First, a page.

By Tanvi Sharma
Edited by Michelle Cherian, Associate Editor, The Indian Economist
Bengal, a state which reflected the struggles and achievements of colonial India; a state which was known for the distinctiveness of its population; a state which has nurtured social, religious, literary and political activism since the colonial era; a state which has built up a proud legacy. Alas! Bengal is now in danger. Political discourse in Bengal has crashed to abysmal depths and street violence, suppression as well as molestation have made room in the dusty lanes of a state which was home to India’s first metropolitan city.
The Tapas Pal incident which has been widely condemned, reveals the death of renaissance in the state and the birth of relapse. It is appalling that the West Bengal chief minister, Ms. Mamata Banerjee did not take any stringent action against her party’s minister who publicly threatened to rape ‘women’. West Bengal is the highest contributor to crimes against women in India. Ironically, it is also the state which is currently being run by its first woman chief minister. Mr Tapas has apologised, yet the continuous abuse of women in the land of Durga is unacceptable and raises serious questions on the kind of politics being played out in Bengal.
This kind of degraded political culture has transformed Bengal from a land of social and intellectual reform to a land of glaring political failure. The Renaissance culture which was identified through its educated class and was marked by the people’s fluency in English and Bengali, their passion to acquire knowledge from all corners of the world, their great taste for literature and music and their educational refinement has been replaced by the grim social reality of today which is marked by foul and abusive language, crimes against women, grinding depravation and a volatile political climate.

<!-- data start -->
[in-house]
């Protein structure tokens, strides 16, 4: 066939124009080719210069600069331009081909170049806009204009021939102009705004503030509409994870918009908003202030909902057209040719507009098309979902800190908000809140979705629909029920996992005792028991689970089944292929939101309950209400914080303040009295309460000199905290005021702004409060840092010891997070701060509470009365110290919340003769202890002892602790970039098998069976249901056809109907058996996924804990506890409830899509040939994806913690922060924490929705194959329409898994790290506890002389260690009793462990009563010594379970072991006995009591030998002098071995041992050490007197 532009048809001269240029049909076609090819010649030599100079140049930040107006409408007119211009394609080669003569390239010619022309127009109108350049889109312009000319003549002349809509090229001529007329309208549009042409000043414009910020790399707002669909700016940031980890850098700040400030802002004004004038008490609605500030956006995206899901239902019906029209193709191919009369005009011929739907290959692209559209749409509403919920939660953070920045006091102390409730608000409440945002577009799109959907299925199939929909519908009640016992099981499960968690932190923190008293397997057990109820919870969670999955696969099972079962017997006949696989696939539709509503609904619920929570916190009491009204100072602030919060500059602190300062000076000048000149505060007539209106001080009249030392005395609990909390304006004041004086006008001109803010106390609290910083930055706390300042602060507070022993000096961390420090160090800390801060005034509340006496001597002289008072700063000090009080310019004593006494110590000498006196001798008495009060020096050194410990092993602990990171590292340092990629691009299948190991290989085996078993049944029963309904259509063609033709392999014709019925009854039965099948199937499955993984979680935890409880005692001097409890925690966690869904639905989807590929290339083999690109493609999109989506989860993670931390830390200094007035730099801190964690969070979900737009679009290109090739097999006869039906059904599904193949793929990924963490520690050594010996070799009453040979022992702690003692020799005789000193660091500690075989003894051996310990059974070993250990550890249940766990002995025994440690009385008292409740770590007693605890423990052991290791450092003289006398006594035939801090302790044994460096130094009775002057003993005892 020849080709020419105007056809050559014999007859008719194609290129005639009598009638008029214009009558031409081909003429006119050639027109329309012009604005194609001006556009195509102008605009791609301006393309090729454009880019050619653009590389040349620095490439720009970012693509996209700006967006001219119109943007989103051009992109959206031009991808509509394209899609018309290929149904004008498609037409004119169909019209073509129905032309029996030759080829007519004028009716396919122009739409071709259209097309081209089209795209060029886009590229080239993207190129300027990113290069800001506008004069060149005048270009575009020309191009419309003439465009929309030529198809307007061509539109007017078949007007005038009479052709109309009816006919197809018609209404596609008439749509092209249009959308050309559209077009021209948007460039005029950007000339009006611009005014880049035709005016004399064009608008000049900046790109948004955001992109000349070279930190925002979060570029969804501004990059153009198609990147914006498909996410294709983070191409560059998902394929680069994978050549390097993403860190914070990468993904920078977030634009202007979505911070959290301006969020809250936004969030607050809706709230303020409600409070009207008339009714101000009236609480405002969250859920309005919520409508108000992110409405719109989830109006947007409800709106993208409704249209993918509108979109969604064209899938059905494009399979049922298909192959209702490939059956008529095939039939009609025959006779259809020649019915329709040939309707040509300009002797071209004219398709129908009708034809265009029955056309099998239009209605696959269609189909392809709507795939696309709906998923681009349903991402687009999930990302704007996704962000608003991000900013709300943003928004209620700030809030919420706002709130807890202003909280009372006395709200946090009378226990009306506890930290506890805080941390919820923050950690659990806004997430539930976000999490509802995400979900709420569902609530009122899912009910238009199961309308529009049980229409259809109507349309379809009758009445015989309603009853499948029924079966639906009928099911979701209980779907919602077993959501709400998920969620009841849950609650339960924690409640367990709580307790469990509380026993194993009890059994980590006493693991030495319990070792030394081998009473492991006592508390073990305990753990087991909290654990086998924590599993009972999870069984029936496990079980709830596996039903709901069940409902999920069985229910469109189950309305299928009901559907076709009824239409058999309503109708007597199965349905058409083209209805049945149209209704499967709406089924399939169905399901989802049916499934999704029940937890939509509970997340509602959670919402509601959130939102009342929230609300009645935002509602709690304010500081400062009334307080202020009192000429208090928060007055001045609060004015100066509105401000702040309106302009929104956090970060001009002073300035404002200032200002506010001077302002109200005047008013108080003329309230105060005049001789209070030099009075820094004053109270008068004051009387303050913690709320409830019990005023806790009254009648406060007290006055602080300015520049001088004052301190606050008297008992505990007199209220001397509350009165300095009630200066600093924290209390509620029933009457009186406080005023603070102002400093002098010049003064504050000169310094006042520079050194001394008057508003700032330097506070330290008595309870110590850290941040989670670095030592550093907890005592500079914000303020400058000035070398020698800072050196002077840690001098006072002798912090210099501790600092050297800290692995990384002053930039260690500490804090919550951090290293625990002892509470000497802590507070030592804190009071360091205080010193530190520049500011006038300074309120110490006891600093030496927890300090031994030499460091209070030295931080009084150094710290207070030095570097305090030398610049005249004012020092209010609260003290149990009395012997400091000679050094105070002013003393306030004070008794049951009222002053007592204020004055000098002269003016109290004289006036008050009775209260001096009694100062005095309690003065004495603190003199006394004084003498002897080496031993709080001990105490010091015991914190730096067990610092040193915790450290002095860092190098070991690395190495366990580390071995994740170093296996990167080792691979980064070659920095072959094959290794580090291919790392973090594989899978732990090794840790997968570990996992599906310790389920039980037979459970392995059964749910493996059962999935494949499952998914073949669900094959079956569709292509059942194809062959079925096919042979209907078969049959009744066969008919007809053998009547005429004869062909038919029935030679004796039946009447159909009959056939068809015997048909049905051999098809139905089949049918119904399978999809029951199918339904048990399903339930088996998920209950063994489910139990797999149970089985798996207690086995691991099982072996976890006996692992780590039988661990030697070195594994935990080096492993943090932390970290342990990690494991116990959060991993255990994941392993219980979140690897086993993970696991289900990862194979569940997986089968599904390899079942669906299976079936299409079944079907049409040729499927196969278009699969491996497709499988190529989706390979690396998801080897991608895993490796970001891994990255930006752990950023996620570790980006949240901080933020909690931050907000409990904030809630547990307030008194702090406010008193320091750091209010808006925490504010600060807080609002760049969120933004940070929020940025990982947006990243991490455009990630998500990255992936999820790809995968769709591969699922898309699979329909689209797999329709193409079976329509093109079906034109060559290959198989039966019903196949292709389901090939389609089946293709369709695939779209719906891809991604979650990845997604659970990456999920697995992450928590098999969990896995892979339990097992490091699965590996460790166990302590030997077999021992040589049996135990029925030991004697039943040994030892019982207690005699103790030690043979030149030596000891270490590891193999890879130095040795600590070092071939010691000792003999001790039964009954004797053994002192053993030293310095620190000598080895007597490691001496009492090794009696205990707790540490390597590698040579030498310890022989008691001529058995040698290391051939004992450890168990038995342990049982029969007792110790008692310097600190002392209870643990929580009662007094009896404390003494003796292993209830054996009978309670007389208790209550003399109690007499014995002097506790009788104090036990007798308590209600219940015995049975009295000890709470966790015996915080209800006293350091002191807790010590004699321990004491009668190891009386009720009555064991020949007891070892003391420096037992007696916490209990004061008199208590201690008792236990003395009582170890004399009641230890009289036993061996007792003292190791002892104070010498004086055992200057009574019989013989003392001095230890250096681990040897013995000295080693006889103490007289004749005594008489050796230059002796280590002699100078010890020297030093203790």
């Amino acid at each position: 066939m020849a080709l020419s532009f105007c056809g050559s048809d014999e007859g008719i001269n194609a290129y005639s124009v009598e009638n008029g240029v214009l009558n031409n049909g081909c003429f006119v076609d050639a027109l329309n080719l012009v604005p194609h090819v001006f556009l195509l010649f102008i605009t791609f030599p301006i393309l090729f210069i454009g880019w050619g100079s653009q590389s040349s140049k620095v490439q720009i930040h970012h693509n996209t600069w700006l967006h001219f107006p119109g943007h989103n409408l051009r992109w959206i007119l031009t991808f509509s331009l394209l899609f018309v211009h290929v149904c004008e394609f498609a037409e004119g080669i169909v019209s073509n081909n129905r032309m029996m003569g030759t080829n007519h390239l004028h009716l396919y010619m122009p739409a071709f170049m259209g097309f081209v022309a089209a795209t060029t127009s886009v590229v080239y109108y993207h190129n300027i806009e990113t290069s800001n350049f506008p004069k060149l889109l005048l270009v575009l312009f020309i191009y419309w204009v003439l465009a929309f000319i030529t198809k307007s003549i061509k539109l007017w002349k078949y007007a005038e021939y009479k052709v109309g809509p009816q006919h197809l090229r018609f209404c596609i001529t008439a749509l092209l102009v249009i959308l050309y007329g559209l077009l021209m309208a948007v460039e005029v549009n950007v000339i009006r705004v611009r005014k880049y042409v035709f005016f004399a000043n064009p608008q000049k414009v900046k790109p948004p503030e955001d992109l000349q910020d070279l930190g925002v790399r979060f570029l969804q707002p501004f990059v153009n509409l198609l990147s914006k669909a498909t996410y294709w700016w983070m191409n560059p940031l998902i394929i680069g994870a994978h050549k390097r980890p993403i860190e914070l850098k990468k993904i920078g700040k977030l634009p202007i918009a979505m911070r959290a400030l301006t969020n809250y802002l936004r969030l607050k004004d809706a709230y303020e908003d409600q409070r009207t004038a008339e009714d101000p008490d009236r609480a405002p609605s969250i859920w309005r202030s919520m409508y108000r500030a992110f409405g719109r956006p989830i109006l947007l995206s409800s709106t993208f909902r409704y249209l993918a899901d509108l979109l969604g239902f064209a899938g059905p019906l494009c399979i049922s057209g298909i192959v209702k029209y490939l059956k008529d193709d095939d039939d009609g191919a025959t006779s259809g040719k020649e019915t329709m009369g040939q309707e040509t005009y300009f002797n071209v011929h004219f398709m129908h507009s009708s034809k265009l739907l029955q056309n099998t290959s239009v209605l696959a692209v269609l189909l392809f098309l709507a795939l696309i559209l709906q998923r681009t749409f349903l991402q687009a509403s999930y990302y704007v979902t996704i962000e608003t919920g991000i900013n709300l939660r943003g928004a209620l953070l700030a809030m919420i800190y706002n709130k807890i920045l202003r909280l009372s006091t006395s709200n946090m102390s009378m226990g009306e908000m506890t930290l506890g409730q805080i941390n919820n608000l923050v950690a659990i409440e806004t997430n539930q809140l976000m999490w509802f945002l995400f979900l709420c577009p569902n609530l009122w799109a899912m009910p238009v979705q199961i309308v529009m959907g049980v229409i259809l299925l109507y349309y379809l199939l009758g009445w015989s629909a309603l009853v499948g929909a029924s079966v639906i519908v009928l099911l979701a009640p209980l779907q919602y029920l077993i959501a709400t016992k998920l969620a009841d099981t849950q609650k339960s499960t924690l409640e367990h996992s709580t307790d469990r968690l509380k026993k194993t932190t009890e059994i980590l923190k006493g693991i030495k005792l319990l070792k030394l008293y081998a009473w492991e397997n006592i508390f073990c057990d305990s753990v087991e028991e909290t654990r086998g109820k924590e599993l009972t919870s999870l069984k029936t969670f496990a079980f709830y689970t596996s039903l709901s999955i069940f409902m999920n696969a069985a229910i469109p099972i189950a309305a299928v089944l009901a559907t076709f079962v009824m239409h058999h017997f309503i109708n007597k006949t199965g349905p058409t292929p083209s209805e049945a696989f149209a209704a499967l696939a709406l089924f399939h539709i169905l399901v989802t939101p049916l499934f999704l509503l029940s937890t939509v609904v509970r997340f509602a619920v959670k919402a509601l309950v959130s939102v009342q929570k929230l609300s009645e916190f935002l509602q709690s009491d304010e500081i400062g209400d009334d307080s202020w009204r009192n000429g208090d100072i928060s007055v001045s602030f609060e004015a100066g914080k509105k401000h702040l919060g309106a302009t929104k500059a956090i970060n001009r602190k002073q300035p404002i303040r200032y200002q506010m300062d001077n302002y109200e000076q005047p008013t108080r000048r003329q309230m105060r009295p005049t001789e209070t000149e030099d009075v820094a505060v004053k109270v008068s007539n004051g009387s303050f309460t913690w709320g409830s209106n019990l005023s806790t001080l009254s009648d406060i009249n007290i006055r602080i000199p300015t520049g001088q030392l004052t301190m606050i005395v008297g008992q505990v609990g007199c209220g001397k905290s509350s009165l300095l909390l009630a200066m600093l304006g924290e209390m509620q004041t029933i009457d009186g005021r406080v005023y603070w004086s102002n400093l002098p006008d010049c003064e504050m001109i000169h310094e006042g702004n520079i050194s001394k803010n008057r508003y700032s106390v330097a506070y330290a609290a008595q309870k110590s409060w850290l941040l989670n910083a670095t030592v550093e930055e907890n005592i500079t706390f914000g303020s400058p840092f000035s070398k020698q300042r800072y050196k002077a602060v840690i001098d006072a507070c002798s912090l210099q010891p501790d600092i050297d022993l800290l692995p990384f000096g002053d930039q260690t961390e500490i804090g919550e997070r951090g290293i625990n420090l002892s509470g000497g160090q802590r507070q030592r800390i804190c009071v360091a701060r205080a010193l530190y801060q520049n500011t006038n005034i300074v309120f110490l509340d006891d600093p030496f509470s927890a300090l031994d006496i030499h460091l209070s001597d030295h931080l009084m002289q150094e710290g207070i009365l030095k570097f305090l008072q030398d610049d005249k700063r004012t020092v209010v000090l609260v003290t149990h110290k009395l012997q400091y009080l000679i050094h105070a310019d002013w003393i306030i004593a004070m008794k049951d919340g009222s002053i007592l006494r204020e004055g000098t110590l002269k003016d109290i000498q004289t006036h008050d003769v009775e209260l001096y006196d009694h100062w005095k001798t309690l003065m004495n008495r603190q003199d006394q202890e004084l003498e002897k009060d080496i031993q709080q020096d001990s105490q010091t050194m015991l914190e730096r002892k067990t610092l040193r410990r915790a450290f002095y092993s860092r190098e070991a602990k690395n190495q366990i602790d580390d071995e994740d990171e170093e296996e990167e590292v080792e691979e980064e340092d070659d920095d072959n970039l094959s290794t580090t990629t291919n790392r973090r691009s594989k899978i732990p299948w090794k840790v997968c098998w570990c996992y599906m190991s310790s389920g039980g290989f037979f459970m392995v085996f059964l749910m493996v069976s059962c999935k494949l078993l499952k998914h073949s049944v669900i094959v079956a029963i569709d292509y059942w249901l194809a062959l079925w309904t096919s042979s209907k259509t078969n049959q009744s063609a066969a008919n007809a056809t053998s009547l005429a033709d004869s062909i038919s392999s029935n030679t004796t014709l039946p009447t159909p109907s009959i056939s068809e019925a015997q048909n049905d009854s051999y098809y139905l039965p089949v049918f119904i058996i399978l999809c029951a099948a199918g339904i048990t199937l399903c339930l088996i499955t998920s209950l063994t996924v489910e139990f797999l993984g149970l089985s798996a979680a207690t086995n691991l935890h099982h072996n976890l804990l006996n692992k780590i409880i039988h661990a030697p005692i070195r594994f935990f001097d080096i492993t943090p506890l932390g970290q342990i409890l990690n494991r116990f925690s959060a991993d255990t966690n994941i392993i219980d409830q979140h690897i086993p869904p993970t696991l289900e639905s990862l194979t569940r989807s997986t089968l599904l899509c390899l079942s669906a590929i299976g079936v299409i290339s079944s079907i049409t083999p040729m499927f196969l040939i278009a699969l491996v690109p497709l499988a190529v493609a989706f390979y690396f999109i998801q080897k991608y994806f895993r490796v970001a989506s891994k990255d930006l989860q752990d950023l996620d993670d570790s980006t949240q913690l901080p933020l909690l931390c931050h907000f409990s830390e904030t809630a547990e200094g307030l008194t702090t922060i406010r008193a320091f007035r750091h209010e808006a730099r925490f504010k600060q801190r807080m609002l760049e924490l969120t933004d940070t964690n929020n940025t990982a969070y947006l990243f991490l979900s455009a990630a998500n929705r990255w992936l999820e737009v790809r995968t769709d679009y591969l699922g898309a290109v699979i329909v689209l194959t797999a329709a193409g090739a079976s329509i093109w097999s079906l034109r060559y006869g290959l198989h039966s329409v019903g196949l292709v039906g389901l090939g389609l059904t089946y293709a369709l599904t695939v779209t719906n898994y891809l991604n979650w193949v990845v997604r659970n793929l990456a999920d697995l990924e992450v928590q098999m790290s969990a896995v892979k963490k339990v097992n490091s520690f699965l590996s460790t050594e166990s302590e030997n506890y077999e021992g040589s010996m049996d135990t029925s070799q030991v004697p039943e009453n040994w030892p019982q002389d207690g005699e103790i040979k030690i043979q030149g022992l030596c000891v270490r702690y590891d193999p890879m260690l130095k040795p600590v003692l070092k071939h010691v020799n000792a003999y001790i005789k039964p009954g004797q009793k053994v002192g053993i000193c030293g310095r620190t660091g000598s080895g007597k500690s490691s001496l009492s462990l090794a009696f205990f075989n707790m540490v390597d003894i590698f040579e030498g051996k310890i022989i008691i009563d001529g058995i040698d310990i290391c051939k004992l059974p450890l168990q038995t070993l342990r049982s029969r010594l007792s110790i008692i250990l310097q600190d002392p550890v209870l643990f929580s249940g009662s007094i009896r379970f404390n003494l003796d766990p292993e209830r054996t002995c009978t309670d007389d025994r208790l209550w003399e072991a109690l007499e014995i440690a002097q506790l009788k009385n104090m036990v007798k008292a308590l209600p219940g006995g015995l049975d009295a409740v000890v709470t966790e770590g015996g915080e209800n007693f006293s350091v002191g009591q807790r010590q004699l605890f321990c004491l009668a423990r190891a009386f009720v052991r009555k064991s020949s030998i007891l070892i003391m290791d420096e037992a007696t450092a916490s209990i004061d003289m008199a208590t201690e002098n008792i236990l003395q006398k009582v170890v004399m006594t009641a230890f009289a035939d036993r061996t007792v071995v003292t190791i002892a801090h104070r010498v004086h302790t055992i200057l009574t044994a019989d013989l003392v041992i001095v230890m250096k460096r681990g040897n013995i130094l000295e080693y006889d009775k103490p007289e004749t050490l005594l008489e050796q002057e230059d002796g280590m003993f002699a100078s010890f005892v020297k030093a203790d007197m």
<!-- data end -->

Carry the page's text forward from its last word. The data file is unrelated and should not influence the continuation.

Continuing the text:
The likes of Raja Rammohun Roy, SN Banerjee, CR Das and Rabindranath Tagore who led many progressive movements for the emancipation of women and were precursors of the national movement have been replaced by the likes of Tapas Pal whose language has plummeted to the lowest depths, threatening women of a crime as sensitive and as heinous as ‘rape’. Unfortunately, Tapas Pal is not the only Bengali minister who has been using rape threats as a benchmark of his aggression. CPI(M) leaders Jyoti Basu and Anil Basu have also directed foul language towards Mamata Banerjee in the past. Buddhadeb Bhattacharjee had the audacity to address modern, progressive women as “dented, painted women who go to pubs and bars”.
Bengal’s cultural decline seems evident. There is a wide gap between the Bhadralok culture of the past and the politicisation of culture today. Bengali intellectualism and elitism has given way to anti-intellectualism and an unabashed display of so called machismo at the hands of the politicians.
The promise of social change or ‘poribortan’ still remains to be realized. Instead of putting an end to grave crimes against women, politicians are using such twisted vocabulary which equalizes rape threats to a show of strength. It is high time that the language of the suppressed, ordinary Bengali is spoken and aggressive, crude politics is left aside.
It is time that Bengalis regain their lost stature!
Tanvi firmly believes in the power of words over weapons. She is here to change the way people look at things. An avid reader, a closet singer and an inveterate foodie who can live her entire life on the Internet.